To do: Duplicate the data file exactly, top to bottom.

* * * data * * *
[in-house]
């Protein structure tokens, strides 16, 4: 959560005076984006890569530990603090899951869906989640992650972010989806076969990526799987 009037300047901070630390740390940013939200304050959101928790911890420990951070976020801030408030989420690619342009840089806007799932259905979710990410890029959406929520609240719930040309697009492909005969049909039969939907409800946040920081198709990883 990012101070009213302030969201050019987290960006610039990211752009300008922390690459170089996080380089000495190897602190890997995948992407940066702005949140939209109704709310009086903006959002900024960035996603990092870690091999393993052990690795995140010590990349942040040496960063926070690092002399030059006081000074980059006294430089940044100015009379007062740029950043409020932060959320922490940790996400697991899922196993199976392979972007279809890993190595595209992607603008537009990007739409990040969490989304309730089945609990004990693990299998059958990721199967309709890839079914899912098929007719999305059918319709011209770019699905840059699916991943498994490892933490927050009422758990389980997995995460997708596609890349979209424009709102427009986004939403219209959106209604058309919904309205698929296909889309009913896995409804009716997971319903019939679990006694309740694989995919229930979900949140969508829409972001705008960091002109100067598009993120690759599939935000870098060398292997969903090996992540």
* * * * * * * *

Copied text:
[in-house]
């Protein structure tokens, strides 16, 4: 959560005076984006890569530990603090899951869906989640992650972010989806076969990526799987 009037300047901070630390740390940013939200304050959101928790911890420990951070976020801030408030989420690619342009840089806007799932259905979710990410890029959406929520609240719930040309697009492909005969049909039969939907409800946040920081198709990883 990012101070009213302030969201050019987290960006610039990211752009300008922390690459170089996080380089000495190897602190890997995948992407940066702005949140939209109704709310009086903006959002900024960035996603990092870690091999393993052990690795995140010590990349942040040496960063926070690092002399030059006081000074980059006294430089940044100015009379007062740029950043409020932060959320922490940790996400697991899922196993199976392979972007279809890993190595595209992607603008537009990007739409990040969490989304309730089945609990004990693990299998059958990721199967309709890839079914899912098929007719999305059918319709011209770019699905840059699916991943498994490892933490927050009422758990389980997995995460997708596609890349979209424009709102427009986004939403219209959106209604058309919904309205698929296909889309009913896995409804009716997971319903019939679990006694309740694989995919229930979900949140969508829409972001705008960091002109100067598009993120690759599939935000870098060398292997969903090996992540």